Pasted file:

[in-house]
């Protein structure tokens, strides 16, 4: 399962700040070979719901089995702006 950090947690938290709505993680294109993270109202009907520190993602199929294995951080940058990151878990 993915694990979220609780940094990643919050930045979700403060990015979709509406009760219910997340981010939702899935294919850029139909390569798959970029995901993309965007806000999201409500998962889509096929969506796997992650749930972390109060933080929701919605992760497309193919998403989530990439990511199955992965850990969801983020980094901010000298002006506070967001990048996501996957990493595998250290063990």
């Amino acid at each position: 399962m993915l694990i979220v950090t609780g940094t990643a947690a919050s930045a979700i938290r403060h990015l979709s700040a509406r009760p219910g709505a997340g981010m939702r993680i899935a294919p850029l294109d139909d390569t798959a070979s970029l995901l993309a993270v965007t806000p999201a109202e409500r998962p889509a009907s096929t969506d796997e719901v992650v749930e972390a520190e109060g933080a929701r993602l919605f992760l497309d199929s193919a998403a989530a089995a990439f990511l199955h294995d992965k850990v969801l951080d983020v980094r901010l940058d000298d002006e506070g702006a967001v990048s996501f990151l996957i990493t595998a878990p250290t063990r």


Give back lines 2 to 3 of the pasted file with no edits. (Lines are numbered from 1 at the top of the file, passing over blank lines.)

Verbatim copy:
């Protein structure tokens, strides 16, 4: 399962700040070979719901089995702006 950090947690938290709505993680294109993270109202009907520190993602199929294995951080940058990151878990 993915694990979220609780940094990643919050930045979700403060990015979709509406009760219910997340981010939702899935294919850029139909390569798959970029995901993309965007806000999201409500998962889509096929969506796997992650749930972390109060933080929701919605992760497309193919998403989530990439990511199955992965850990969801983020980094901010000298002006506070967001990048996501996957990493595998250290063990």
């Amino acid at each position: 399962m993915l694990i979220v950090t609780g940094t990643a947690a919050s930045a979700i938290r403060h990015l979709s700040a509406r009760p219910g709505a997340g981010m939702r993680i899935a294919p850029l294109d139909d390569t798959a070979s970029l995901l993309a993270v965007t806000p999201a109202e409500r998962p889509a009907s096929t969506d796997e719901v992650v749930e972390a520190e109060g933080a929701r993602l919605f992760l497309d199929s193919a998403a989530a089995a990439f990511l199955h294995d992965k850990v969801l951080d983020v980094r901010l940058d000298d002006e506070g702006a967001v990048s996501f990151l996957i990493t595998a878990p250290t063990r």